Smile for the camera ... or not — vintage 1800s photographs show fascinating difference in style

Smile for the camera … or maybe not. These fascinating wedding photographs from the 1800s show just how different the approach to shooting one’s special day was two centuries ago.

Along with the lack of pearly whites on display, the emotionless, sepia-hued images predominantly show no touching between couples.

The images are on display as part of an exhibit, “I Do, I Do,” at the Ricco/Maresca Gallery in New York. The exhibit runs through Sept. 9, 2017. (Caters News)

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Smile for the camera … or not — vintage 1800s photographs show fascinating difference in style

These fascinating wedding photographs from the 1800s show just how different the approach to shooting one’s special day was two centuries ago. (Pictured: Vintage wedding portraits from “I Do, I Do” exhibit)

Smile for the camera … or not — vintage 1800s photographs show fascinating difference in style

Co-owner Frank Maresca came up with the idea for the exhibit having initially considered creating a book with the same name. (Pictured: Vintage wedding portraits from “I Do, I Do” exhibit)

Smile for the camera … or not — vintage 1800s photographs show fascinating difference in style

He said: “What we see is two people about to jump into a void in a very workman-like fashion.” (Pictured: Vintage wedding portraits from “I Do, I Do” exhibit)

Smile for the camera … or not — vintage 1800s photographs show fascinating difference in style

“The images are almost lacking in emotion — or rather steeped with very restrained emotions, and it’s those that create a compelling body of work.” (Pictured: Vintage wedding portraits from “I Do, I Do” exhibit)

Smile for the camera … or not — vintage 1800s photographs show fascinating difference in style

“These were marriages of convenience, survival and financial sense; young healthy people in the late 19th century were expected to get married because the clockwork of society revolved around the institution.” (Pictured: Vintage wedding portraits from “I Do, I Do” exhibit)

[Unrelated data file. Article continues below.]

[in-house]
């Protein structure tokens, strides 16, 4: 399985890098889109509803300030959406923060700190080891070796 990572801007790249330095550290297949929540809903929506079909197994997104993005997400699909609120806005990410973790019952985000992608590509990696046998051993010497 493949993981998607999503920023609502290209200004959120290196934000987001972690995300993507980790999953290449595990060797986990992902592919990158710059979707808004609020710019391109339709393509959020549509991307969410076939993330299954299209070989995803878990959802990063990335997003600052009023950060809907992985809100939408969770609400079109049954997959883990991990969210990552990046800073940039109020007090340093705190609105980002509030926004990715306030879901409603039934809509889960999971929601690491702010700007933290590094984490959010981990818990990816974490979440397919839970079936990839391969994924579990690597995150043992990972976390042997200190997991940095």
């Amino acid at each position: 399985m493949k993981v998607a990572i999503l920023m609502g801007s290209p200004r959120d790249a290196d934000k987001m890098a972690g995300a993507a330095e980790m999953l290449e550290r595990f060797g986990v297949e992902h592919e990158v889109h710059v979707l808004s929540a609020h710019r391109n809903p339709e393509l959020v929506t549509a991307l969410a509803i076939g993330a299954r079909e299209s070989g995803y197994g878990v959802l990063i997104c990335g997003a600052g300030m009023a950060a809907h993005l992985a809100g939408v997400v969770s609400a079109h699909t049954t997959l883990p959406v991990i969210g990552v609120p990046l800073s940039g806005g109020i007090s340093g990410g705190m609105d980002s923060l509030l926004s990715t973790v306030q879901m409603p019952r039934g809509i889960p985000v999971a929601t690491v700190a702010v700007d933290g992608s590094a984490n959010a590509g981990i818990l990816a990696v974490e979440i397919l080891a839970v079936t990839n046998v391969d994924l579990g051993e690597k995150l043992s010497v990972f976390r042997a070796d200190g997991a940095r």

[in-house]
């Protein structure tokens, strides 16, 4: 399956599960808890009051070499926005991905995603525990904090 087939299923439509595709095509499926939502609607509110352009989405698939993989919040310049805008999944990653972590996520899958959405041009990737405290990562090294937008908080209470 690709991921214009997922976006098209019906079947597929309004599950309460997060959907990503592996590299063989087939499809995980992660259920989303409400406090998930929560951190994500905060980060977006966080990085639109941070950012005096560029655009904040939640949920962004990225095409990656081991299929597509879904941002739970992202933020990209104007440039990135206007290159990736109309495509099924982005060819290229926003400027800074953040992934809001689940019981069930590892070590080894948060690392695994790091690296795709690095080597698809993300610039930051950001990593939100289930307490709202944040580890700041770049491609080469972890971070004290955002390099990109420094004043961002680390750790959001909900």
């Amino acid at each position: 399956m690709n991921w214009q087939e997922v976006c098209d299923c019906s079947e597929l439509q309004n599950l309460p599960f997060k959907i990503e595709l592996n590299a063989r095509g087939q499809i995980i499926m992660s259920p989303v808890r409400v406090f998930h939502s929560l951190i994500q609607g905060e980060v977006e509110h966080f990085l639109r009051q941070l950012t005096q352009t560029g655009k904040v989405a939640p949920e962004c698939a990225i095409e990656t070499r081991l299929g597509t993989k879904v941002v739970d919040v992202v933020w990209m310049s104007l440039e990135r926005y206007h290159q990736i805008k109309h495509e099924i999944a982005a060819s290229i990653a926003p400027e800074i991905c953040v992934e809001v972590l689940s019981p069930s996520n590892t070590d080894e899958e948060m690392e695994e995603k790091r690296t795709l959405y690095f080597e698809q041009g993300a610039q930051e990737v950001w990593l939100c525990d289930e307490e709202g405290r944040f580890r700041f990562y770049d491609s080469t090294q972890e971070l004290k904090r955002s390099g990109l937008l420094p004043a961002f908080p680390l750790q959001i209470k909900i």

Smile for the camera … or not — vintage 1800s photographs show fascinating difference in style

“Today, most people marry for love, or at least that’s the way it is in the Western world.” (Pictured: Vintage wedding portraits from “I Do, I Do” exhibit)

Smile for the camera … or not — vintage 1800s photographs show fascinating difference in style

The majority of the images, Frank said, were sourced from flea markets in New York City and online stores.(Pictured: Vintage wedding portraits from “I Do, I Do” exhibit)

Smile for the camera … or not — vintage 1800s photographs show fascinating difference in style

It’s a genre that was popularized by Queen Victoria and Prince Albert, who married in 1840, with Victoria wearing a white dress. (Pictured: Vintage wedding portraits from “I Do, I Do” exhibit)

Smile for the camera … or not — vintage 1800s photographs show fascinating difference in style

Their nuptial portrait — first a painting and then a photograph in which the couple re-created the day, 14 years later — popularized the iconography among non-royals and the general worldwide population, becoming more commonplace in the late 1800s. (Pictured: Vintage wedding portraits from “I Do, I Do” exhibit)

Smile for the camera … or not — vintage 1800s photographs show fascinating difference in style

Many of the cabinet cards of couples date from between 1875 and 1895. The collection will be on display through Sept. 9, 2017. (Pictured: Vintage wedding portraits from “I Do, I Do” exhibit)

Smile for the camera … or not — vintage 1800s photographs show fascinating difference in style

An interesting note about the photographs that Frank was able to discover is that many came from Wisconsin, where perhaps the trend of wedding photography, albeit different from today in style, first caught on in America.(Pictured: Vintage wedding portraits from “I Do, I Do” exhibit)

Smile for the camera … or not — vintage 1800s photographs show fascinating difference in style

The earliest photographs of people smiling do, in fact, predate the images in the exhibit, but for wedding photographs it was commonplace for people to look stoic — perhaps for technical reasons, as images had to be shot on long exposures. (Pictured: Vintage wedding portraits from “I Do, I Do” exhibit)

Smile for the camera … or not — vintage 1800s photographs show fascinating difference in style

Frank said: “I would say that while some individual cabinet cards are fascinating in and of themselves, the thing that really interested me was the collection of 100 works and finding the subtle differences between images.”(Pictured: Vintage wedding portraits from “I Do, I Do” exhibit)

Smile for the camera … or not — vintage 1800s photographs show fascinating difference in style

Frank said, “[Note] the posture of the bride and groom, the placement of their hands, their dress and expressions.” (Pictured: Vintage wedding portraits from “I Do, I Do” exhibit)

Smile for the camera … or not — vintage 1800s photographs show fascinating difference in style

“As a whole, the collection is a snapshot — or a “film” — of married life about to happen, and relationships in the process of being formed, in the late 19th century.” (Pictured: Vintage wedding portraits from “I Do, I Do” exhibit)